PARIS — Launch-service provider SpaceX’s new price chart shows the performance cost incurred when making the Falcon 9 Full Thrust and Falcon Heavy rockets partially reusable.
The corresponding cost and price benefit, which SpaceX President Gwynne Shotwell has said could give customers around a 30 percent discount over expendable versions, is not yet listed in the price chart. Prices are shown as $62 million for the Falcon 9 Full Thrust and $90 million for the Falcon Heavy.
SpaceX has said it needs to thoroughly examine several Falcon 9 first stages on their return to the drone ships or ground landing pads before settling on a pricing structure. Final prices will also depend on SpaceX’s ability to ramp up its launch rhythm.
For now, the listed prices for the reusable and expendable versions remain the same.
Reserving fuel in the rockets’ first stage and adding landing legs adds weight to the vehicles that cannot be invested the ultimate task of placing payloads into orbit. It is the mass penalty, and not the cost of the fuel, that is key performance metric.
For the Falcon 9 Full Thrust, SpaceX said the same rocket that in its fully expendable version can lift up to 8,300 kilograms of payload to geostationary transfer orbit — the destination of most telecommunications satellites, which constitute the vast majority of the commercial market — is limited to 5,500 kilograms in its reusable version.
Hawthorne, California-based SpaceX has already demonstrated the Falcon 9 Full Thrust’s ability to lift a 5,271-kilogram telecommunications satellite into transfer orbit, with the successful launch in March of the SES-9 satellite.
The pricing and rocket-performance update reflects SpaceX’s latest estimates of what its vehicles can do. SpaceX founder Elon Musk said in an April 30 Twitter feed that the Falcon 9’s thrust at liftoff, now listed at 1.71 million pounds, will be raised another 11 percent later this year, to 1.9 million pounds of thrust.
Musk also said that “the max performance numbers are for expendable launchers. Subtract 30% to 40% for reusable booster payload.”
He said the increased performance ceilings for both the Falcon 9 and Falcon Heavy are not the result of any design changes, “but higher throttle setting. Good performance of recent launches allows us to reduce 3 sigma reserve margin,” he said.
For the Falcon Heavy, which SpaceX has said would debut by the end of the year, the listed thrust at liftoff is 5.1 million pounds – “twice any rocket currently flying. It’s a beast…,” Musk said on Twitter.
The Falcon Heavy is listed as capable of placing a 22,200-kilogram payload into geostationary transfer orbit in fully expendable version. That is 2.78 times as much as the reusable Falcon Heavy’s maximum performance to geostationary transfer orbit, listed at up to 8,000 kilograms.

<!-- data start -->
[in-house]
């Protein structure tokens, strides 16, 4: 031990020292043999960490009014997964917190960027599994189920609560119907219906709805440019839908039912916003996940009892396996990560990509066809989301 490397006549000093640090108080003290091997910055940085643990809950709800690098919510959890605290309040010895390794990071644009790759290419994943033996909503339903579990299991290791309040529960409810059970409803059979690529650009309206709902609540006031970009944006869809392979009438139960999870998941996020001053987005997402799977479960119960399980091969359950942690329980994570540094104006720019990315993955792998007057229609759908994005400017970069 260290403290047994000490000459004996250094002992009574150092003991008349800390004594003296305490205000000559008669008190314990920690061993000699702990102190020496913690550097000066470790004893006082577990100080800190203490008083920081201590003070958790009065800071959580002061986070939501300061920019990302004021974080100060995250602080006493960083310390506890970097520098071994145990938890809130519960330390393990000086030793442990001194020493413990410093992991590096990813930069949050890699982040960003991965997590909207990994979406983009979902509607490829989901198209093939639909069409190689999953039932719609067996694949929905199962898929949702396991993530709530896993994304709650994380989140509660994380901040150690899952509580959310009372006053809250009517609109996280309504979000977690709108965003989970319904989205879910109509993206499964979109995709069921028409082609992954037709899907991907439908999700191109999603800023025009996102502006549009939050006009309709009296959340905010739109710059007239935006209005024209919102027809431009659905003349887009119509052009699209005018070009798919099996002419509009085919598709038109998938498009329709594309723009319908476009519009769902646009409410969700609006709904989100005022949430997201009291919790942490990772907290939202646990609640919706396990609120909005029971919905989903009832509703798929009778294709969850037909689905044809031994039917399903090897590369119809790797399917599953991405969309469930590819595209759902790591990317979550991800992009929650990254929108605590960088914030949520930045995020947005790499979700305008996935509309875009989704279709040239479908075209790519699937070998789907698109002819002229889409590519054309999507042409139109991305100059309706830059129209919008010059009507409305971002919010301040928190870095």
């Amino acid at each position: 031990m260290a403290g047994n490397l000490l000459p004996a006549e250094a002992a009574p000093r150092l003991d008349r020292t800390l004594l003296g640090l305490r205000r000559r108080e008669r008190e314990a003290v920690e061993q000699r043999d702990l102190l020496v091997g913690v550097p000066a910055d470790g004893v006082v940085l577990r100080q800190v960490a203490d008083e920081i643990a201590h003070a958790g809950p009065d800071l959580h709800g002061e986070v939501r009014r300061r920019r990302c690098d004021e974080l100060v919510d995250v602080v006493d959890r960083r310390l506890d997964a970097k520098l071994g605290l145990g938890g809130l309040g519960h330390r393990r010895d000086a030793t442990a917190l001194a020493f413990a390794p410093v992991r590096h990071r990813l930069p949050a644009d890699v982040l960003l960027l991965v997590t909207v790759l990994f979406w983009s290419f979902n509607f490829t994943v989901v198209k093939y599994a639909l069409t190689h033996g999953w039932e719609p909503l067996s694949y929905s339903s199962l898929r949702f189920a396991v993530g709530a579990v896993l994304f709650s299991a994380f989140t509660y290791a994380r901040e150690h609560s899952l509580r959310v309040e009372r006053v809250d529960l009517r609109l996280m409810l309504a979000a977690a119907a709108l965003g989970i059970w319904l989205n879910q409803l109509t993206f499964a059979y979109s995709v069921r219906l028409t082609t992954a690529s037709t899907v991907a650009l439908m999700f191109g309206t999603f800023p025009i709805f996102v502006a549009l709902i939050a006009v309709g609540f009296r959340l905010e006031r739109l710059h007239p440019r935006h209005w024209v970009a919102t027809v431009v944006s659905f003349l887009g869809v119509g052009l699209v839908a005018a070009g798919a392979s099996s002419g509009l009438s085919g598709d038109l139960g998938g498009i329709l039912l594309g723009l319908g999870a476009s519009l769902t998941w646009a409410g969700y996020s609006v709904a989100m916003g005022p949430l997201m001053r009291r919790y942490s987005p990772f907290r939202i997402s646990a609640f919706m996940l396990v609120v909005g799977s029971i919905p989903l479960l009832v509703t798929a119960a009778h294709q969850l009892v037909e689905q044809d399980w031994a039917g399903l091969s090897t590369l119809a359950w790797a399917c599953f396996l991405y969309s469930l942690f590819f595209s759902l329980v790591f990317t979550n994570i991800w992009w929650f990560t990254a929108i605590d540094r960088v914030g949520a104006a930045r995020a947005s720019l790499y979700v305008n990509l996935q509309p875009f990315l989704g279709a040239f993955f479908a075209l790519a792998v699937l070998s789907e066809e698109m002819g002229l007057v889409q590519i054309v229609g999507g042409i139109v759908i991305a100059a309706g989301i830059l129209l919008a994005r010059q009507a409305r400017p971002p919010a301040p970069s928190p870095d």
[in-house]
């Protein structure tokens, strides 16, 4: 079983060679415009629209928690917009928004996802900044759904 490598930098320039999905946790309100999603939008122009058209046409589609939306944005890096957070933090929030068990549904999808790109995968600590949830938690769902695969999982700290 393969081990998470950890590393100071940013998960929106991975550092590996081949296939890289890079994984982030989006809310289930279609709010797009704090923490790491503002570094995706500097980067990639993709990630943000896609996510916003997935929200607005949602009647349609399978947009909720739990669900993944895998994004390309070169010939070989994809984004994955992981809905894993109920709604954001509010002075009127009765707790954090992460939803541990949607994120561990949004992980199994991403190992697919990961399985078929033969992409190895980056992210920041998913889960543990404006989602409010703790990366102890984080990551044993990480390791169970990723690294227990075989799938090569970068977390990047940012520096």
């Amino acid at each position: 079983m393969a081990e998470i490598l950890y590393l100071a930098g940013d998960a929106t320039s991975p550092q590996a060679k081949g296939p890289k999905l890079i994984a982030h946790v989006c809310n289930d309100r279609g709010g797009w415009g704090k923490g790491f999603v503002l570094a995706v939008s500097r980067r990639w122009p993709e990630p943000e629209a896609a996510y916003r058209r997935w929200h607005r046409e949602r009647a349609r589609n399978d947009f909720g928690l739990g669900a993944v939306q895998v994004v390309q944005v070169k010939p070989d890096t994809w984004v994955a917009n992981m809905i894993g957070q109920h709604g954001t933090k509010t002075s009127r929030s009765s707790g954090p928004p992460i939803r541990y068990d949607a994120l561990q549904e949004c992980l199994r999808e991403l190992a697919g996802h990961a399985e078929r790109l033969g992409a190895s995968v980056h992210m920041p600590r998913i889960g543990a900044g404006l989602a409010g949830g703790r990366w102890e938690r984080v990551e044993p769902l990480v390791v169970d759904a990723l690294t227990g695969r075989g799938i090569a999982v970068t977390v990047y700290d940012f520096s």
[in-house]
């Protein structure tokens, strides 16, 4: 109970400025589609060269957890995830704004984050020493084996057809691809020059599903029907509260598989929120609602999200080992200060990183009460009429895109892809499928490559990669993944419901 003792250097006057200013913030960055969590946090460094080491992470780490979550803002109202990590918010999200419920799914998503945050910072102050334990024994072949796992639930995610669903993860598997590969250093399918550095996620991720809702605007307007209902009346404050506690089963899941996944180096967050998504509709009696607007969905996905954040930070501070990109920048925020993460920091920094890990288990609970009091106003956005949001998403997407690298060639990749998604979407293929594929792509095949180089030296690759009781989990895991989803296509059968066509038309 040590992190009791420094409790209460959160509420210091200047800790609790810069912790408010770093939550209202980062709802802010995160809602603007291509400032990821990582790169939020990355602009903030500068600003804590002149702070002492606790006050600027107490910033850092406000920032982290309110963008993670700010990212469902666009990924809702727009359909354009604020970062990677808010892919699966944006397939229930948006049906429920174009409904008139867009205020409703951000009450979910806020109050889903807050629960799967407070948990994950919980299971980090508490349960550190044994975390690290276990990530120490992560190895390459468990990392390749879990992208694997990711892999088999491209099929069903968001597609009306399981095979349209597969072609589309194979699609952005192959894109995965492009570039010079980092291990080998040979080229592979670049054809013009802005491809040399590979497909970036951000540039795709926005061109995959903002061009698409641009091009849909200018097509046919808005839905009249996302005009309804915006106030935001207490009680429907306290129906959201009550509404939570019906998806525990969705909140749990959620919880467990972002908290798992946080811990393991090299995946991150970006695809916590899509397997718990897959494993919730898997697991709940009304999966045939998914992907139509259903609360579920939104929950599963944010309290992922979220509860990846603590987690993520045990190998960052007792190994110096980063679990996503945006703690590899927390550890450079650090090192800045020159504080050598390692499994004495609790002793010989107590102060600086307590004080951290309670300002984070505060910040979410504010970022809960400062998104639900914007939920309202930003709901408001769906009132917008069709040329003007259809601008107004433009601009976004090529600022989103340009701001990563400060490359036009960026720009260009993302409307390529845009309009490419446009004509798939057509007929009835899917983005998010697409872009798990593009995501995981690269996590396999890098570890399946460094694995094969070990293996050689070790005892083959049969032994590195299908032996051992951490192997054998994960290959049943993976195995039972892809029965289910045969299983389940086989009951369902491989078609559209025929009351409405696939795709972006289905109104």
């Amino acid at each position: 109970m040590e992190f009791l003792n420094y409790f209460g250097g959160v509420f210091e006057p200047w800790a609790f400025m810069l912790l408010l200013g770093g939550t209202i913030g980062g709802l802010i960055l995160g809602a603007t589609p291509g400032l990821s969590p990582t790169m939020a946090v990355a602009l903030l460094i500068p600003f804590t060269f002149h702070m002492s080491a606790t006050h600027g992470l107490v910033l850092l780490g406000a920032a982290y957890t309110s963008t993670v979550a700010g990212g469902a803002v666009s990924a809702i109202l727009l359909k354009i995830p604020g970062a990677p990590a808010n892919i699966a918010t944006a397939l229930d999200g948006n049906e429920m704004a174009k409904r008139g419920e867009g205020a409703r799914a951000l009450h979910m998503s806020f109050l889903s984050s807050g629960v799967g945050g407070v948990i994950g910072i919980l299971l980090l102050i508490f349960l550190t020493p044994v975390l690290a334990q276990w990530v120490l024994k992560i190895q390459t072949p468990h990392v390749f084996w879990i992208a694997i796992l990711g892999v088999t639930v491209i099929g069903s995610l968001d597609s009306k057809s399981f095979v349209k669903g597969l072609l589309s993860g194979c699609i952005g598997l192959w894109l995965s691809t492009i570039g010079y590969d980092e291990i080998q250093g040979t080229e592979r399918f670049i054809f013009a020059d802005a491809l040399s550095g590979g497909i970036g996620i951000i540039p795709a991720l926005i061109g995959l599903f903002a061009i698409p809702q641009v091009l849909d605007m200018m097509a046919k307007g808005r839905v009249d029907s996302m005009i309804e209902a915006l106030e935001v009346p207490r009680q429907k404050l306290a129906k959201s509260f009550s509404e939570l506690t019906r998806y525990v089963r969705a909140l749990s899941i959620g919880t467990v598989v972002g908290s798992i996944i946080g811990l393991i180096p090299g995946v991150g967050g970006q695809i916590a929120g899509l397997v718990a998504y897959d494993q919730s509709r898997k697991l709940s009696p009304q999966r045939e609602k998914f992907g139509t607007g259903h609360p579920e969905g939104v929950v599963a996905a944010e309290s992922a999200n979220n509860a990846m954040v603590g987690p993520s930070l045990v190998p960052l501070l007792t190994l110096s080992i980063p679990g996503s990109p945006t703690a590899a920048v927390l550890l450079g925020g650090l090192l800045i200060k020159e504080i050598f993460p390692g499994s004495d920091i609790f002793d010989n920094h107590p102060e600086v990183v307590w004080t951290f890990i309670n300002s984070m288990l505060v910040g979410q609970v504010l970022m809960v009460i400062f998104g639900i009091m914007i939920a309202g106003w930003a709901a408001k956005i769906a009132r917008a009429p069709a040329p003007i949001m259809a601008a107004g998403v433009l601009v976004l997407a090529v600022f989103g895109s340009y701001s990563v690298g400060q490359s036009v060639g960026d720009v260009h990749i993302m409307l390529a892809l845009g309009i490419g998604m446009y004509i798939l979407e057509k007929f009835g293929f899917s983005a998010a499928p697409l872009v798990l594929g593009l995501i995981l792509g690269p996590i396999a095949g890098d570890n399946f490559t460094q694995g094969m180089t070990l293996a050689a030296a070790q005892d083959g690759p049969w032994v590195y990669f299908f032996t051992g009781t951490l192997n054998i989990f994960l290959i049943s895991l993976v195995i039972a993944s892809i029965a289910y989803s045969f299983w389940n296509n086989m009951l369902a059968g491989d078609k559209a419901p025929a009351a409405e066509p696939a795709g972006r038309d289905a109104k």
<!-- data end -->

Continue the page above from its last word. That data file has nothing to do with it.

The Falcon Heavy is three Falcon 9 first stages strapped together with an upper stage on the center stick. SpaceX envisions returning all three first stages to landing areas – a scenario that’s likely to provide many hours of risk analysis for U.S. Air Force range-safety authorities.
The expendable Falcon Heavy’s performance is slightly more than double the target performance of Europe’s future Ariane 6 rocket, to debut in 2020. Ariane 6 designers have said their initial, conservative estimates – like SpaceX, they will need to see actual performance before raising the ceiling – are that the higher-power Ariane 64 version will place more than 10,500 kilograms into geostationary orbit.
The Ariane 6 has a price target to customers of 90 million euros — $101.8 million at current exchange rates — for the heavier Ariane 64 variant, which is likely to be the workhorse commercial vehicle.
Musk has long said his principal goal in founding SpaceX was to establish a human presence on Mars. That being the case, it’s perhaps not surprising that the company helpfully lists rocket performance for Mars missions as well — a maximum payload of 4,020 kilograms for a Falcon 9 and up to 13,600 kilograms for the Falcon Heavy.
Subsequent to this article’s first appearance, SpaceX clarified that the pricing information listed is for geostationary missions only and does not apply to Mars missions. Nor should it be used as a guide to launches into low Earth orbit.
SpaceX and Tokyo-based Sky Perfect JSat Corp. said a Falcon 9 Full Thrust rocket was scheduled to launch the JCSAT-14 telecommunications satellite on May 6 from Cape Canaveral Air Force Station, Florida, after a 24-hour weather delay.